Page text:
Before you notice anything is wrong, glaucoma can steal nearly half of your vision. Most of the time, there are no symptoms to alert you as permanent losses slowly accumulate. It’s estimated that over 3 million Americans have glaucoma, and only about half of them know it. While glaucoma has no cure, treatment can slow it down. That’s why if you or your loved ones are at risk, early detection is critical to preserving your sight.
What Causes Glaucoma?
Your eyes constantly produce a special fluid that supplies nutrients and then drains into the body. Glaucoma occurs when the drainage tunnels responsible for removing fluid from the eye become narrowed or blocked. As fluid struggles to escape the eye, pressure builds up. That pressure gradually damages your optic nerve, resulting in permanent vision loss.
All types of glaucoma can steal your vision, but some forms are more dangerous than others. Narrow-angle glaucoma occurs when your iris gets pushed or pulled forward, resulting in blocked drainage. Similarly, angle-closure glaucoma occurs when drainage becomes closed rather than slowed. These types of glaucoma produce symptoms like headaches, blurred vision, eye pain, nausea, and vomiting. Because portions of your vision become lost in a few hours, both types are medical emergencies that need immediate treatment.
Who’s at Risk for Glaucoma?
Glaucoma is a chronic condition that requires lifelong management. Medication or surgical techniques are highly effective at slowing down loss of vision. Faster diagnosis and treatment means less damage to your vision.
The people most at risk include diabetics, the very nearsighted, anyone with a family history of glaucoma, and people over the age of 60. Latinos, African Americans, and people with Japanese ancestry are also far more likely to develop glaucoma. If you’re part of one of these at-risk groups, the CDC recommends having a dilated eye exam every 2 years, starting at age 40. Due to their increased risk, diabetics should seek an annual exam.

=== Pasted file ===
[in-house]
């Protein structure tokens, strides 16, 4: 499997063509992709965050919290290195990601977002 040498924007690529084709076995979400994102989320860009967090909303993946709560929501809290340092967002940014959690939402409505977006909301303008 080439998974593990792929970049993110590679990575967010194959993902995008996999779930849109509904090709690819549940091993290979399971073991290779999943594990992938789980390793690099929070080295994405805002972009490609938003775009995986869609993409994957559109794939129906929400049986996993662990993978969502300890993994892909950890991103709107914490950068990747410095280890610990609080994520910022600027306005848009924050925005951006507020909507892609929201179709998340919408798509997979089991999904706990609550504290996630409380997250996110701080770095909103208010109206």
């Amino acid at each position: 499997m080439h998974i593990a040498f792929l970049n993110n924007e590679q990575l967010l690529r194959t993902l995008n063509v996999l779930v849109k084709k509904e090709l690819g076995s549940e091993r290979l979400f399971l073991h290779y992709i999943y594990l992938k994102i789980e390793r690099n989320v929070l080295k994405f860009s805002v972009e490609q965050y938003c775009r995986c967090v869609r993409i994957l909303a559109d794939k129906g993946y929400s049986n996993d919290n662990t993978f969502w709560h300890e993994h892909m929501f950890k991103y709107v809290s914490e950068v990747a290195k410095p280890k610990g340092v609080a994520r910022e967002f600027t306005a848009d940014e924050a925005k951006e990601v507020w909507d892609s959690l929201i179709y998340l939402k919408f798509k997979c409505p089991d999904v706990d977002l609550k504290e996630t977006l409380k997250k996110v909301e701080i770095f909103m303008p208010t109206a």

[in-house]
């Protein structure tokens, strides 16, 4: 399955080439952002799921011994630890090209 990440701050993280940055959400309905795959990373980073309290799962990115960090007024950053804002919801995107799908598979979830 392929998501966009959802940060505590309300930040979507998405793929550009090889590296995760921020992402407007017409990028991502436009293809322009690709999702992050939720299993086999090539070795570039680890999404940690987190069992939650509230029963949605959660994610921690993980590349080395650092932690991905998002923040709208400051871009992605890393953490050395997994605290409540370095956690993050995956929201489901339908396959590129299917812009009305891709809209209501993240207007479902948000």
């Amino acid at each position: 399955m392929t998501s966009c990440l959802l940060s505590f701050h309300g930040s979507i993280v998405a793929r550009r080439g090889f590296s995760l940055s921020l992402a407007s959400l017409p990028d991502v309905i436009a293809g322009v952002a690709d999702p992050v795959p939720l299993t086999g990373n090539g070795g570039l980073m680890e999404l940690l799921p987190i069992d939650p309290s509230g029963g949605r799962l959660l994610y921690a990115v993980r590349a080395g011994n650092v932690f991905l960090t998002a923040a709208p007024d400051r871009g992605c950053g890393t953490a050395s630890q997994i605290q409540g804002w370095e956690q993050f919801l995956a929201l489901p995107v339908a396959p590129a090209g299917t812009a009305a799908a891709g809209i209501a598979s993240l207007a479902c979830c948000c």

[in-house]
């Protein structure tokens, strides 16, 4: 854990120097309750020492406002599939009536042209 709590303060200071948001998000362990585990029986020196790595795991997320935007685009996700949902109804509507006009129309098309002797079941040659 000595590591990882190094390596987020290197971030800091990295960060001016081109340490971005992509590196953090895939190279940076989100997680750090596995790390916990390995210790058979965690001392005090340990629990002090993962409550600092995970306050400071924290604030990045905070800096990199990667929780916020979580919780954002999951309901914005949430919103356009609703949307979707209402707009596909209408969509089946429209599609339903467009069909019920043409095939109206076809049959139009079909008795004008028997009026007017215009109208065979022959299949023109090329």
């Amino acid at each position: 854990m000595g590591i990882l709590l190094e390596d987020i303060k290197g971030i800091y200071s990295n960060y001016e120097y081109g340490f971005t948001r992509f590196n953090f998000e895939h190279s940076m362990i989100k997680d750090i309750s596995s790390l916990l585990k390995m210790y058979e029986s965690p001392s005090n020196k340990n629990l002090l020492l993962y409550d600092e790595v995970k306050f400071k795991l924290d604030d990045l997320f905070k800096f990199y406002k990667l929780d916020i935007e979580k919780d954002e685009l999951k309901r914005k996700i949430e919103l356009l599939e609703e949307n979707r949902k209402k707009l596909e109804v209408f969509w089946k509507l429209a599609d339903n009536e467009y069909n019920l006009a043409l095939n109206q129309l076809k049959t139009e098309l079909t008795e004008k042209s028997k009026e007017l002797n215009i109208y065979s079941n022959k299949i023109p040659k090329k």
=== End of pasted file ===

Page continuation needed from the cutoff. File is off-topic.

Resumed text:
Testing for Glaucoma
Beyond eye exams, doctors have many tests to diagnose glaucoma. The three most common are a pachymetry, perimetry, and gonioscopy. A pachymetry test looks for the formation of glaucoma by measuring the thickness of your cornea with ultrasonic waves. A perimetry test maps your visual field to see if you have any blind spots developing. Finally, a gonioscopy places a mirror on your eye to help a physician see your drainage tunnels. The tests are all relatively painless and essential to finding out if you have one of the more severe types of glaucoma.
Is Glaucoma Treatable?
Most glaucoma can be managed with medication, some of which are as simple as taking eye drops. When medications aren’t working or the glaucoma is severe, doctors use a procedure called selective laser trabeculoplasty to open up an eye’s drainage. Where lasers can’t be used or are ineffective, surgery can help create drainage by removing a piece of tissue from the eye or installing a mini-shunt about the size of a grain of rice.
What does glaucoma feel like? Glaucoma is the dreadful realization you’ve lost a part of your vision forever. If you’re not doubled-over in pain, it’s easy to procrastinate going to the doctor. Every year, countless people will suffer preventable vision loss. National glaucoma awareness month is your chance to tell your loved ones about the danger of glaucoma and help ensure they won’t join the ranks of the blind.